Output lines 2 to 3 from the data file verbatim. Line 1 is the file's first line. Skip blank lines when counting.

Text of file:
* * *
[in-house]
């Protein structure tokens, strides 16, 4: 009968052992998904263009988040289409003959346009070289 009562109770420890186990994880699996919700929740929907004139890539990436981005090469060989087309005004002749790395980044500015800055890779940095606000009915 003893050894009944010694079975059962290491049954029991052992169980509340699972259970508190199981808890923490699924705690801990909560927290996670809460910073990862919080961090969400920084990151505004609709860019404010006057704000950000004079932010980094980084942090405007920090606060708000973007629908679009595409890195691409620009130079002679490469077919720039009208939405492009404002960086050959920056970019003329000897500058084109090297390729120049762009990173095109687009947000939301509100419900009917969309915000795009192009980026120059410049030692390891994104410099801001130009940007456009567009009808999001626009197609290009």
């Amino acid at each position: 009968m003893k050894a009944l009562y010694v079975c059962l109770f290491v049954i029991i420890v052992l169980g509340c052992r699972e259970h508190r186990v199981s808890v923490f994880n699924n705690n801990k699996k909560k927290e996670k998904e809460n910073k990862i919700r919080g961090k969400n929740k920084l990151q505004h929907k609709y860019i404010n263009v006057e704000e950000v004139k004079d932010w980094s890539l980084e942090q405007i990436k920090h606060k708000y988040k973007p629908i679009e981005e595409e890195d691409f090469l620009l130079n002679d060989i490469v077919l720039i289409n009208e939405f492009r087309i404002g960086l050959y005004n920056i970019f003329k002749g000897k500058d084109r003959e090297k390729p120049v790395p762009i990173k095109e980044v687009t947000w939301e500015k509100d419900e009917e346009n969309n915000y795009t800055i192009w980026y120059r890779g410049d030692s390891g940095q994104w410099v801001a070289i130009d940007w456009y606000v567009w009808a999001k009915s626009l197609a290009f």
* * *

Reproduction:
């Protein structure tokens, strides 16, 4: 009968052992998904263009988040289409003959346009070289 009562109770420890186990994880699996919700929740929907004139890539990436981005090469060989087309005004002749790395980044500015800055890779940095606000009915 003893050894009944010694079975059962290491049954029991052992169980509340699972259970508190199981808890923490699924705690801990909560927290996670809460910073990862919080961090969400920084990151505004609709860019404010006057704000950000004079932010980094980084942090405007920090606060708000973007629908679009595409890195691409620009130079002679490469077919720039009208939405492009404002960086050959920056970019003329000897500058084109090297390729120049762009990173095109687009947000939301509100419900009917969309915000795009192009980026120059410049030692390891994104410099801001130009940007456009567009009808999001626009197609290009």
């Amino acid at each position: 009968m003893k050894a009944l009562y010694v079975c059962l109770f290491v049954i029991i420890v052992l169980g509340c052992r699972e259970h508190r186990v199981s808890v923490f994880n699924n705690n801990k699996k909560k927290e996670k998904e809460n910073k990862i919700r919080g961090k969400n929740k920084l990151q505004h929907k609709y860019i404010n263009v006057e704000e950000v004139k004079d932010w980094s890539l980084e942090q405007i990436k920090h606060k708000y988040k973007p629908i679009e981005e595409e890195d691409f090469l620009l130079n002679d060989i490469v077919l720039i289409n009208e939405f492009r087309i404002g960086l050959y005004n920056i970019f003329k002749g000897k500058d084109r003959e090297k390729p120049v790395p762009i990173k095109e980044v687009t947000w939301e500015k509100d419900e009917e346009n969309n915000y795009t800055i192009w980026y120059r890779g410049d030692s390891g940095q994104w410099v801001a070289i130009d940007w456009y606000v567009w009808a999001k009915s626009l197609a290009f």